One of my favorite bloggers, Jennifer Gonzalez of the Cult of Pedagogy, posted an e-article titled, The Big List of Classroom Discussion Starters and I couldn't help but find a few that I can translate into protocols (that can easily be used in secondary or collegiate classrooms). Please note that I do not take any credit for the development of these strategies. Let me know what you think by commenting below.
TEACH-OK! (Discussion, Feedback, Collaboration)
Description: This popular fast-moving protocol integrates classroom talk within the framework of other learning experiences such as lecture or direct instruction. Credited to Whole Brain Teaching (www.wholebrainteaching.com) it is a meant to help students become more comfortable talking to each other with a stated purpose.
Application: Use this as a re-teaching platform for students in all subjects.
Process: Prior to the lesson, provide guidelines for Teach-OK. (Students will work in partners. Within a lecture or direct instruction and after teaching a key point or concept, the teacher claps once and says, “Teach!” students respond by clapping twice and saying “OK!” Partner #1 will teach Partner #2 the concept or key point, taking no more than a minute. At the next Teach-OK opportunity, the partners switch and #2 teaches #1.) At appropriate time, employ strategy. Listen to students’ discussions, being prepared to clarify or reteach concept if responses are incorrect or just surface learning.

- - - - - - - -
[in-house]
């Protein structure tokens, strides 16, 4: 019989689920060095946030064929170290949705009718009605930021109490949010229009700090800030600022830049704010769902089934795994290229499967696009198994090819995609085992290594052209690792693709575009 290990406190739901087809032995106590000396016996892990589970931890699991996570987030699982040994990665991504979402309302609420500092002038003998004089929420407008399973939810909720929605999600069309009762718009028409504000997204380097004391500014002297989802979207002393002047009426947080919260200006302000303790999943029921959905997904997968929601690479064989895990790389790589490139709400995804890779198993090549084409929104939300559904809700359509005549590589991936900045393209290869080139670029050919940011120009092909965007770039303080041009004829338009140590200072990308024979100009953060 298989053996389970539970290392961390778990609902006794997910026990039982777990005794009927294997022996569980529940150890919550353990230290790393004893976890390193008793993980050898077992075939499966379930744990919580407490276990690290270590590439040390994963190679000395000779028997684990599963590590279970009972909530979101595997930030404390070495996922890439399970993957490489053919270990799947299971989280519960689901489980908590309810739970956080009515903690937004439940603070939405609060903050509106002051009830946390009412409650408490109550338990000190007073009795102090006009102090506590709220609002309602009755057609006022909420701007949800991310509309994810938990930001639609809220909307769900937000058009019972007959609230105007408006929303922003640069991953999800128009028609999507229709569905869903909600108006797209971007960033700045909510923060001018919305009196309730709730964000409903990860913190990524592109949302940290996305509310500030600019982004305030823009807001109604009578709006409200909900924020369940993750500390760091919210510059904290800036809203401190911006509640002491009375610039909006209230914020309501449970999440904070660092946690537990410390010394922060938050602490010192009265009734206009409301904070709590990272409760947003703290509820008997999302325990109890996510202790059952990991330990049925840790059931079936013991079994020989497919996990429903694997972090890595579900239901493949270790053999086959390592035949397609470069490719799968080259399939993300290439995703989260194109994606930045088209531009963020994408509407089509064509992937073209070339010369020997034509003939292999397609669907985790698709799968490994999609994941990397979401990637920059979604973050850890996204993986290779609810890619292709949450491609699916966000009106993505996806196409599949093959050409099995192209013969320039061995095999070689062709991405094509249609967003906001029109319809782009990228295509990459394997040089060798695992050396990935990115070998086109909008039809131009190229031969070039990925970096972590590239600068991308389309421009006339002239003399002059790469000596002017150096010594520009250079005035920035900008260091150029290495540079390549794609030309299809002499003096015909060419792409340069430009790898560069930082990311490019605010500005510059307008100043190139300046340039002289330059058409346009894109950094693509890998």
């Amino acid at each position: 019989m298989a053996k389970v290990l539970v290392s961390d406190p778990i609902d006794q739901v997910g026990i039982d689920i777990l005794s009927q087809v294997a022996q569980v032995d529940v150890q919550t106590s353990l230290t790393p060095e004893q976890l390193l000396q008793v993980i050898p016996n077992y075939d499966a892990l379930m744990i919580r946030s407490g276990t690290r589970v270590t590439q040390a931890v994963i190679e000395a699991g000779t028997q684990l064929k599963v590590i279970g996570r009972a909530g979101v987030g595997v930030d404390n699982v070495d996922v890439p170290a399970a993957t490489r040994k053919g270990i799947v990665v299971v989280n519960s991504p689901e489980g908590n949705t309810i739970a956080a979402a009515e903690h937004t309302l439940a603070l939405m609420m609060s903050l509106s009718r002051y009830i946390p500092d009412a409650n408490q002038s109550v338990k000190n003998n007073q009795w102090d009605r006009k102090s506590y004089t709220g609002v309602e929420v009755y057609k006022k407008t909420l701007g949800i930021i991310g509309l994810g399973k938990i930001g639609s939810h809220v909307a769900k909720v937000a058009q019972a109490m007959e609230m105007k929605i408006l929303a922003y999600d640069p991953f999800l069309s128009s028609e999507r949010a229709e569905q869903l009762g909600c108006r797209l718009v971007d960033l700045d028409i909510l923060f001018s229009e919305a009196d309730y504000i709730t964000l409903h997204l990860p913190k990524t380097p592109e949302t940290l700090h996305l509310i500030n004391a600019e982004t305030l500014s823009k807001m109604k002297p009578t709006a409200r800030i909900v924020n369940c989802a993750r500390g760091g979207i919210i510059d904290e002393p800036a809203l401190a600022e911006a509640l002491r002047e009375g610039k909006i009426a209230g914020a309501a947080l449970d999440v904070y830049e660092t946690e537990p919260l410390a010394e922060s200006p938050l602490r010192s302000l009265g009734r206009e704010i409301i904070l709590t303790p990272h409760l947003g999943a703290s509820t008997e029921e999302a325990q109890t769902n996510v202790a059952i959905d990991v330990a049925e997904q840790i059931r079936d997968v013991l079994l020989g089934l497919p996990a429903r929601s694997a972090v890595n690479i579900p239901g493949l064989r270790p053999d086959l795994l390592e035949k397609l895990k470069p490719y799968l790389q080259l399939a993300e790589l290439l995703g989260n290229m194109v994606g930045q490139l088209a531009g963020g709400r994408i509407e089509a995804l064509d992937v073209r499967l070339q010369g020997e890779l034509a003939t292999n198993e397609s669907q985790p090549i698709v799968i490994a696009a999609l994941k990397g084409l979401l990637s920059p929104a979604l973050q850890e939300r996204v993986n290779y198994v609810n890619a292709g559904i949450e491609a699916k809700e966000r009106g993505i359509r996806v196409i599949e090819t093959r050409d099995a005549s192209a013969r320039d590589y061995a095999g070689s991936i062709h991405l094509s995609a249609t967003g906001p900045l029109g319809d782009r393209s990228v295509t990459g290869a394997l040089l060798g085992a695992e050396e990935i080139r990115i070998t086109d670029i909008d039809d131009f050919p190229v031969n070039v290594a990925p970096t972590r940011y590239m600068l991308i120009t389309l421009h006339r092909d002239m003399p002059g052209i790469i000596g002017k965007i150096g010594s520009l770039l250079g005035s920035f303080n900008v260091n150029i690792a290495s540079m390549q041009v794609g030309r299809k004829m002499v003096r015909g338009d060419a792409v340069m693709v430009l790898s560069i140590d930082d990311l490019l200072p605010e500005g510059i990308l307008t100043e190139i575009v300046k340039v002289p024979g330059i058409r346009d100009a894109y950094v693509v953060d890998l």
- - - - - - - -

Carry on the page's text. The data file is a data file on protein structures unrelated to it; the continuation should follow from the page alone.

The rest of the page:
Moving Out and Moving In
In 2016 I posted an article titled "Moving Day" and I reminded myself and others that moving is a drag, but can also be an opportunity to do some much needed clutter cleaning (as well a new lease on life's personal and professional purposes). It recently happened again to me and what I discovered is this . . .you can't fit 5,000 sq. feet of "stuff" into 2,500 sq. feet! I began to really look at objects with the popular outlook of do you really love it, need it, have a space for it, and does it bring joy to your life?
I have tubs and tubs of teacher materials, but I don't work in the classroom anymore.
Should I keep it? No. (But I can ask other professionals if they could use them)
I have wonderful trinkets, yearbooks, and school wear (from schools I do not work at anymore). Should I keep it? No. (But I can take a digital picture of the item and offer my teacher colleagues my trinkets for free)
Take the opportunity to look at your stuff and see if you can digitize the contents or give away that which you no longer need. I promise it will bring much joy and relief and isn't that what every teacher needs and deserves?
Alison Thetford, M.Ed